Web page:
Poverty: The Census Bureau reported this week that 50 million Americans, roughly one in six – almost 17% – are living below the poverty line, which is defined as earnings of less than $23,021 a year for a family of four. Think about that – a family of four living on less than $2,000 per month.
The latest poverty figures are the worst since the 1960s when President Lyndon Johnson launched the so-called “War On Poverty” campaign, which failed miserably. You may recall that President Obama’s $800+ billion stimulus package – the American Recovery and Reinvestment Act – enacted in early 2009 was hailed as a powerful anti-poverty measure, among other things. Yet the US poverty rate is now at the highest level in a half century.
According to the Census data, over 20% of our nation’s children are living in poverty, and it may even be worse. According to one recent study, only Romania has a higher child poverty rate than the US among developed nations, as shown in the table below.
The United States is considered the richest, most economically competitive country on the planet. So how is it possible that it has the second highest rate of child poverty in the developed world? The answer, as you might expect, would take volumes to explain. However, I think it is safe to say that our current economic and fiscal policies aren’t helping, but it’s more complicated than that.
Food Stamps: The number of Americans who are enrolled in the Supplemental Nutrition Assistance Program (SNAP) has increased by 70% since 2008 to 47.8 million as of December 2012, according to recently published figures.
This means nearly 50 million people – over 19% of the American population – are receiving food stamps, which is almost double the rate of 1975. Last year, the US government spent a record$74.6 billion on the program, this according to the Department of Agriculture which administers the food stamp program.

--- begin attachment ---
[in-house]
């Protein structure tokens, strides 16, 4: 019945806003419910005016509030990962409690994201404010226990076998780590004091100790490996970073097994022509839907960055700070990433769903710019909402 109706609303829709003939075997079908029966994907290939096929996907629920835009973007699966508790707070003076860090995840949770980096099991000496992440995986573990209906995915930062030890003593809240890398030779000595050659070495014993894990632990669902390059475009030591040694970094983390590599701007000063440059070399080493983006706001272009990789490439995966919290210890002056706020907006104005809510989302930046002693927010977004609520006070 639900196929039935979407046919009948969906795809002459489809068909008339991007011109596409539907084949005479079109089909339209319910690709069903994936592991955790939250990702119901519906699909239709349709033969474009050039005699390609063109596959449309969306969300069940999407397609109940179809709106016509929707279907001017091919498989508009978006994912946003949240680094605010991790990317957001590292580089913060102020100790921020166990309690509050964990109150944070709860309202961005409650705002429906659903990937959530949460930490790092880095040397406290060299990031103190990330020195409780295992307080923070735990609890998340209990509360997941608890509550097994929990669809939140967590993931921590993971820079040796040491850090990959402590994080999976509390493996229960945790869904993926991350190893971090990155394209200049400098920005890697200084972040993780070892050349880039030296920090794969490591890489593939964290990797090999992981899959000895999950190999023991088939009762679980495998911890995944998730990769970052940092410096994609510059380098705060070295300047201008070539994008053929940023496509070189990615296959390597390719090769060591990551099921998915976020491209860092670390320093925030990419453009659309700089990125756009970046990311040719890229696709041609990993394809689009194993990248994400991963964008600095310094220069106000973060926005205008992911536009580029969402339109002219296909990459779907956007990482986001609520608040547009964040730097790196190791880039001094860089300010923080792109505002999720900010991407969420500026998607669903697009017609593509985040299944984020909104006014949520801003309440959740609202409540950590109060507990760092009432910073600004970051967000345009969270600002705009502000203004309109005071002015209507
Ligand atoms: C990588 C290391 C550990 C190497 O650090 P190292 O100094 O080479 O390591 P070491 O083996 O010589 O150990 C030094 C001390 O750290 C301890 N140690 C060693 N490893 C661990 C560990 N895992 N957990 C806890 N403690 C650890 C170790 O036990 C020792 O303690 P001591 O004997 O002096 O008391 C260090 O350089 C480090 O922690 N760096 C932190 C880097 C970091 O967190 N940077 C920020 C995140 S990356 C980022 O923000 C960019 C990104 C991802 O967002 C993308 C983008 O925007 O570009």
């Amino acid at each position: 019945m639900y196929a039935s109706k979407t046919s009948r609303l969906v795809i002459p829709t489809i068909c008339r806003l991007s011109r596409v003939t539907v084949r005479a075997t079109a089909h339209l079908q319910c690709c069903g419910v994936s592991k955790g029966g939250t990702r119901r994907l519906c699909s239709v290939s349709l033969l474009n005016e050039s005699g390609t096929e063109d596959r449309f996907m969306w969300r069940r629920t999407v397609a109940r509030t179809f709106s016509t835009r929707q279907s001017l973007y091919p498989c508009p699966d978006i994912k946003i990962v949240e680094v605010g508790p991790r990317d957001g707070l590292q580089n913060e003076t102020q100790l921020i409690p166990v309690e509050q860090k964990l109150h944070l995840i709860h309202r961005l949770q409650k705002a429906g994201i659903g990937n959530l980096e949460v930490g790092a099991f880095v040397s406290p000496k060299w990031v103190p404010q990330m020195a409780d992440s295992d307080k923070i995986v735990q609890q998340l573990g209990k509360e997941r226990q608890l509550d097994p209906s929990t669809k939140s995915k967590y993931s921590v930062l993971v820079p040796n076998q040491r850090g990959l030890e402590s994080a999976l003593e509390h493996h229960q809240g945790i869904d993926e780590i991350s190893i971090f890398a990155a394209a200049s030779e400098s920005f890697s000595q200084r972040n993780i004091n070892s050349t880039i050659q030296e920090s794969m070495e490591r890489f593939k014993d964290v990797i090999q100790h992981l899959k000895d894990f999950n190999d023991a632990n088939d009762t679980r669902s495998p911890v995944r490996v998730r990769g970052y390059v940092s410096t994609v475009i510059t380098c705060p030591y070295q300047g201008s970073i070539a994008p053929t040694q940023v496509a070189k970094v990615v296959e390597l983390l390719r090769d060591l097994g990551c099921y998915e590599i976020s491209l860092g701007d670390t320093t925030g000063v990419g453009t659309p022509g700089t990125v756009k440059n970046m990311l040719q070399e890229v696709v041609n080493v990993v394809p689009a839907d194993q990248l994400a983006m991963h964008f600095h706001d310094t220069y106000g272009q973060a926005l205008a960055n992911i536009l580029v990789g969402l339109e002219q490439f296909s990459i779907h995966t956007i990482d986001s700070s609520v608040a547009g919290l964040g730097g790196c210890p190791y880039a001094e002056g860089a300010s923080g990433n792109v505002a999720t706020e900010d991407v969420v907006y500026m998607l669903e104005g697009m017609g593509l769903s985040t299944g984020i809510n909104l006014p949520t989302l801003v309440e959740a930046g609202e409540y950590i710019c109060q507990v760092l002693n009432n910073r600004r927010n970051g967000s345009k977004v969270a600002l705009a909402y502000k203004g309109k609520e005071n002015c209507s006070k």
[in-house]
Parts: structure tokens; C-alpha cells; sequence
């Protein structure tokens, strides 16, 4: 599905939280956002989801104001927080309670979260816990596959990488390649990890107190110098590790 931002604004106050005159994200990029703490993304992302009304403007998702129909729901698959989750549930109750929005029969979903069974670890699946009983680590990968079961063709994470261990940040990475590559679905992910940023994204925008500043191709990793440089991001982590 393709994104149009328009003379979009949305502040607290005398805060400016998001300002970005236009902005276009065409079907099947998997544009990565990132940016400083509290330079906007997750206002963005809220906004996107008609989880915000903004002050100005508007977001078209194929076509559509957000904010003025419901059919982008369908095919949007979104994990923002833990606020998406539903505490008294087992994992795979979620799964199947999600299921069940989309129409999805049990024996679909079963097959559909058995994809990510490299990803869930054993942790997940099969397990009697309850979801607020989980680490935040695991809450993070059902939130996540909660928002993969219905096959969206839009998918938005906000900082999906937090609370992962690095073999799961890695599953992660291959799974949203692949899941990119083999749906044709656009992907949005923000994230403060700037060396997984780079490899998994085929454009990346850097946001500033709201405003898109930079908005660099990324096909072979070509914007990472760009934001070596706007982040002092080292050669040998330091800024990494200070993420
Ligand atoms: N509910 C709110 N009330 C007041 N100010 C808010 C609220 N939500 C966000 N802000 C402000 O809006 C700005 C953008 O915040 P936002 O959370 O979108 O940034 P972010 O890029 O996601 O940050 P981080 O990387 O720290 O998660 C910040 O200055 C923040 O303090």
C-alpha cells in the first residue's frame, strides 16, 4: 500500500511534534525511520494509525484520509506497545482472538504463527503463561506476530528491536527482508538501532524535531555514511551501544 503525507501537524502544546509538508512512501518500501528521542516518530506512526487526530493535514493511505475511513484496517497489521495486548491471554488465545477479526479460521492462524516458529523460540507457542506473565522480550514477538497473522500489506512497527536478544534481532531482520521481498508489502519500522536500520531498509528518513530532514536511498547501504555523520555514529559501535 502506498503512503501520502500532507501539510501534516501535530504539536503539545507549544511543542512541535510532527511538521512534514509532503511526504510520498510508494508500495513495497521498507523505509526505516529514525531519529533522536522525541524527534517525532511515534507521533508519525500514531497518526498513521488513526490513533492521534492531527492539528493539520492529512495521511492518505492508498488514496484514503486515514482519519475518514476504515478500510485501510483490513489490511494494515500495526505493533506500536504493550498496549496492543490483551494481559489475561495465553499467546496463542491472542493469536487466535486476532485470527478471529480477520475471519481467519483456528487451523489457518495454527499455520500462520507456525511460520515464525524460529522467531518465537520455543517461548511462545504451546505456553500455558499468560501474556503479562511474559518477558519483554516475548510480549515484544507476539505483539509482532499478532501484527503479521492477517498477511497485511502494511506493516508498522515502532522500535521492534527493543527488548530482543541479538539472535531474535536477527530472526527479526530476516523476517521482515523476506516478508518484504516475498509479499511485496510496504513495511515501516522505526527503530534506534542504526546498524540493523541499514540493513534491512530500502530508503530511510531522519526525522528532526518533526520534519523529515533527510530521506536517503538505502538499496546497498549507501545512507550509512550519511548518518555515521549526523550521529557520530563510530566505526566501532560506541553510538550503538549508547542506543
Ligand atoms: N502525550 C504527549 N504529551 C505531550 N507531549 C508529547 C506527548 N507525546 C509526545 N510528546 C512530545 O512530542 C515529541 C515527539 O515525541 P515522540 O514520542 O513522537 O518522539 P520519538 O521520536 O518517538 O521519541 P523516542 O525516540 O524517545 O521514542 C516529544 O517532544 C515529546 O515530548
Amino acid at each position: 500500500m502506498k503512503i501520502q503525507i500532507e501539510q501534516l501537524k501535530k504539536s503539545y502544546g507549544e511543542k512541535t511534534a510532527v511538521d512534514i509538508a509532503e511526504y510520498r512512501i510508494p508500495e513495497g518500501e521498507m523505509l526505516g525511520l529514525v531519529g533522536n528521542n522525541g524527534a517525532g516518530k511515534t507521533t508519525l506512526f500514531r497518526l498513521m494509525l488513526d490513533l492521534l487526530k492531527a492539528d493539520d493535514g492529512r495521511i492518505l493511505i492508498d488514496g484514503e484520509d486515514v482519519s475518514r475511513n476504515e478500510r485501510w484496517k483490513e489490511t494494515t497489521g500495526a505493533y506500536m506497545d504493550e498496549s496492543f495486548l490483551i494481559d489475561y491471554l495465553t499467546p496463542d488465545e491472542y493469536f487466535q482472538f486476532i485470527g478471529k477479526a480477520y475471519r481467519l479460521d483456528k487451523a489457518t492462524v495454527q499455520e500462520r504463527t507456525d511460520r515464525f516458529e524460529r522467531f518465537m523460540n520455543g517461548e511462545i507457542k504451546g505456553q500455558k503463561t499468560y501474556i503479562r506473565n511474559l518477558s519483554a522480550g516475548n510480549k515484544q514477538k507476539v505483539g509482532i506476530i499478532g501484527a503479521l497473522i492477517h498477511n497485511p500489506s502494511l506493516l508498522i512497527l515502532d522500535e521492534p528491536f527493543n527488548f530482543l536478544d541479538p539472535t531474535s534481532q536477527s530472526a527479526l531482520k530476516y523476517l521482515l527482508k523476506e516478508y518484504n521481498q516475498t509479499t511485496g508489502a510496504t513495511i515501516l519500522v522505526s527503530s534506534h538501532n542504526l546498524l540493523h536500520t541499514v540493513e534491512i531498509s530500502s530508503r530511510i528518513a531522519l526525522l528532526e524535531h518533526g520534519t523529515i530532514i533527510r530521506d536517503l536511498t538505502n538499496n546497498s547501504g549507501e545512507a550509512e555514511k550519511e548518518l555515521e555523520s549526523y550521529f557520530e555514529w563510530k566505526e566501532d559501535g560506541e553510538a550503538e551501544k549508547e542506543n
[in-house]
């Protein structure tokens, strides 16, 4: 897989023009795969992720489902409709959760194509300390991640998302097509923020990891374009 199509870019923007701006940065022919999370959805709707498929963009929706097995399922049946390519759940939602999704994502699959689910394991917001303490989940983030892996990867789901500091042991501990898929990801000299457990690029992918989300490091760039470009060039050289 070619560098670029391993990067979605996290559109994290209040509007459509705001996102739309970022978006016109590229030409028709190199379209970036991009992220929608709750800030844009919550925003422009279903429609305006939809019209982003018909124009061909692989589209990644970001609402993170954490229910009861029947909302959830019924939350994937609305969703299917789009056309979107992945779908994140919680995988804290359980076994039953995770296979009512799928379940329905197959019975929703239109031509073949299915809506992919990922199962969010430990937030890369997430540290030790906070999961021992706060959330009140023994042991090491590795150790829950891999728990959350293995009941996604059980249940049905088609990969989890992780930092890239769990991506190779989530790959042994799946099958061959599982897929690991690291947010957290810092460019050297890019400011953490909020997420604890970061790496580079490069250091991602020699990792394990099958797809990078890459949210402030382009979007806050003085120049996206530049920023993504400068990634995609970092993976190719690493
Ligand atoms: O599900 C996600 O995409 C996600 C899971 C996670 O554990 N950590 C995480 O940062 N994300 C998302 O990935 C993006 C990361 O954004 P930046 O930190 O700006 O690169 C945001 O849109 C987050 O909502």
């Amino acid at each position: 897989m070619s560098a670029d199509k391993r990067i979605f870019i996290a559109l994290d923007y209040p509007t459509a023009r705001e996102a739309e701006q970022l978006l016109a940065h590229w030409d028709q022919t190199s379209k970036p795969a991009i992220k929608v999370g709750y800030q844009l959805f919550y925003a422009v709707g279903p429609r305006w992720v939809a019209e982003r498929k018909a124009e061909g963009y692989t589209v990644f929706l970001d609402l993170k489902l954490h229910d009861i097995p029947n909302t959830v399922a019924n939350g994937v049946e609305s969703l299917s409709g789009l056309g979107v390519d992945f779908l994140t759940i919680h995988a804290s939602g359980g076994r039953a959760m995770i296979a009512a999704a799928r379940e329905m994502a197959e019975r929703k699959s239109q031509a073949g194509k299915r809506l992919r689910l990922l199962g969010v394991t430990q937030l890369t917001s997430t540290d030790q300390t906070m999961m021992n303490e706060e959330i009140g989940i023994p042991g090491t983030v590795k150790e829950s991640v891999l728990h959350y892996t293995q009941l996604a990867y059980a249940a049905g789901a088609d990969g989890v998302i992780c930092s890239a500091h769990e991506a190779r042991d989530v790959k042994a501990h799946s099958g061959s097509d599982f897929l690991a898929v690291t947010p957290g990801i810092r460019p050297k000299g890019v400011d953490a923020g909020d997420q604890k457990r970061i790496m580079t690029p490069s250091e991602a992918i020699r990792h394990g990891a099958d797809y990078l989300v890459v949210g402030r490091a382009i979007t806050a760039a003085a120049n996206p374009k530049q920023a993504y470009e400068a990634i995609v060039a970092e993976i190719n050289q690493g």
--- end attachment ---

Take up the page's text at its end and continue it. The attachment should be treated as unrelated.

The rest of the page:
Even though the economy has been creating net new jobs each month for the last few years, the number of enrollees in the SNAP program continues to grow. Currently, three out of every four households benefiting from the SNAP have at least one member who is working.
Again, how can this be happening in America? At least part of the reason is the Great Recession. You can see in the chart above that the explosion in the food stamps program began in 2008. But as I noted above in the poverty discussion, the real reason for record high food stamps is much more complicated than most Americans realize.
Conclusions: It is unthinkable and unforgivable that poverty in the US has grown to the point that only Romania has a worse standing than America among developed nations. Likewise, it is equally unacceptable that nearly 20% of US families are dependent on food stamps. Worse yet, both of these trends are on the rise and little is being done to reverse them.
I apologize for bringing up two very alarming and controversial topics – poverty and food stamps, both of which are exploding – in the Blog without space to go into more detail about each. I will address them more thoroughly in upcoming issues of my weekly E-Letter.
For now, just ponder the possibility that these trends and others may not be random occurrences.
Have a great weekend everyone!
04-04-2013 2:59 PM
Gary D. Halbert